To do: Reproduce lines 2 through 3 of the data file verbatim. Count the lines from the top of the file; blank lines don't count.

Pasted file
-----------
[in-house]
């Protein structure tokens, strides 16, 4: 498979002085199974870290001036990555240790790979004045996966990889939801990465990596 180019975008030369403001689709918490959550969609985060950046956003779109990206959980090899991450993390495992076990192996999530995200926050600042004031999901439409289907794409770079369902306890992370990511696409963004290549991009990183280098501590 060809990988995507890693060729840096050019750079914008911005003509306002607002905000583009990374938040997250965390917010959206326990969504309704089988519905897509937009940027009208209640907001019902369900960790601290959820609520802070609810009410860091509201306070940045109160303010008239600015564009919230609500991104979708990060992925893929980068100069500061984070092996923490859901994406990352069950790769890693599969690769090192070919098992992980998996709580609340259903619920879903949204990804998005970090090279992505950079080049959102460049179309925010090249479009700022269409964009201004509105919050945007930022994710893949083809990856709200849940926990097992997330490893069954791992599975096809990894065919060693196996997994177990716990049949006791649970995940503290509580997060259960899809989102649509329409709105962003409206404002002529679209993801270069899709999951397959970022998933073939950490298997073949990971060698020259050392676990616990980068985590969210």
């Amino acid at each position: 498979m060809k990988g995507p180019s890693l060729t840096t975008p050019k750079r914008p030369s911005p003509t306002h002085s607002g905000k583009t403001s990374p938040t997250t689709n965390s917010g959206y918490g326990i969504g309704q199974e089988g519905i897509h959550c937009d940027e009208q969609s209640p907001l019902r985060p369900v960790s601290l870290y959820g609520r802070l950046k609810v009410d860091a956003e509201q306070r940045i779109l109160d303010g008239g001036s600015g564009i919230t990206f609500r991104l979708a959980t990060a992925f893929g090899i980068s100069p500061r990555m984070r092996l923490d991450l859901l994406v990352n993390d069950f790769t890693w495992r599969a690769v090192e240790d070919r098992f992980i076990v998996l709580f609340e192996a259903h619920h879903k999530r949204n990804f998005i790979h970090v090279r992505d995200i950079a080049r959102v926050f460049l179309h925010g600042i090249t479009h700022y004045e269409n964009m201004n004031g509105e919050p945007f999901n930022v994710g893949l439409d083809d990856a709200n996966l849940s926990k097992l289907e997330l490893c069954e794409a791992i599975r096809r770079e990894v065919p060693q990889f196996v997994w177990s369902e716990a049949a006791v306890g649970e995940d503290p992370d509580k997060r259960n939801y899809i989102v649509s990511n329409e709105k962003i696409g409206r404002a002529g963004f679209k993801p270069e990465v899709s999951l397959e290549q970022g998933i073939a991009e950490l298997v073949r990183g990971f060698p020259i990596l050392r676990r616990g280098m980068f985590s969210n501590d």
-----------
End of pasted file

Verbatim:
């Protein structure tokens, strides 16, 4: 498979002085199974870290001036990555240790790979004045996966990889939801990465990596 180019975008030369403001689709918490959550969609985060950046956003779109990206959980090899991450993390495992076990192996999530995200926050600042004031999901439409289907794409770079369902306890992370990511696409963004290549991009990183280098501590 060809990988995507890693060729840096050019750079914008911005003509306002607002905000583009990374938040997250965390917010959206326990969504309704089988519905897509937009940027009208209640907001019902369900960790601290959820609520802070609810009410860091509201306070940045109160303010008239600015564009919230609500991104979708990060992925893929980068100069500061984070092996923490859901994406990352069950790769890693599969690769090192070919098992992980998996709580609340259903619920879903949204990804998005970090090279992505950079080049959102460049179309925010090249479009700022269409964009201004509105919050945007930022994710893949083809990856709200849940926990097992997330490893069954791992599975096809990894065919060693196996997994177990716990049949006791649970995940503290509580997060259960899809989102649509329409709105962003409206404002002529679209993801270069899709999951397959970022998933073939950490298997073949990971060698020259050392676990616990980068985590969210």
């Amino acid at each position: 498979m060809k990988g995507p180019s890693l060729t840096t975008p050019k750079r914008p030369s911005p003509t306002h002085s607002g905000k583009t403001s990374p938040t997250t689709n965390s917010g959206y918490g326990i969504g309704q199974e089988g519905i897509h959550c937009d940027e009208q969609s209640p907001l019902r985060p369900v960790s601290l870290y959820g609520r802070l950046k609810v009410d860091a956003e509201q306070r940045i779109l109160d303010g008239g001036s600015g564009i919230t990206f609500r991104l979708a959980t990060a992925f893929g090899i980068s100069p500061r990555m984070r092996l923490d991450l859901l994406v990352n993390d069950f790769t890693w495992r599969a690769v090192e240790d070919r098992f992980i076990v998996l709580f609340e192996a259903h619920h879903k999530r949204n990804f998005i790979h970090v090279r992505d995200i950079a080049r959102v926050f460049l179309h925010g600042i090249t479009h700022y004045e269409n964009m201004n004031g509105e919050p945007f999901n930022v994710g893949l439409d083809d990856a709200n996966l849940s926990k097992l289907e997330l490893c069954e794409a791992i599975r096809r770079e990894v065919p060693q990889f196996v997994w177990s369902e716990a049949a006791v306890g649970e995940d503290p992370d509580k997060r259960n939801y899809i989102v649509s990511n329409e709105k962003i696409g409206r404002a002529g963004f679209k993801p270069e990465v899709s999951l397959e290549q970022g998933i073939a991009e950490l298997v073949r990183g990971f060698p020259i990596l050392r676990r616990g280098m980068f985590s969210n501590d």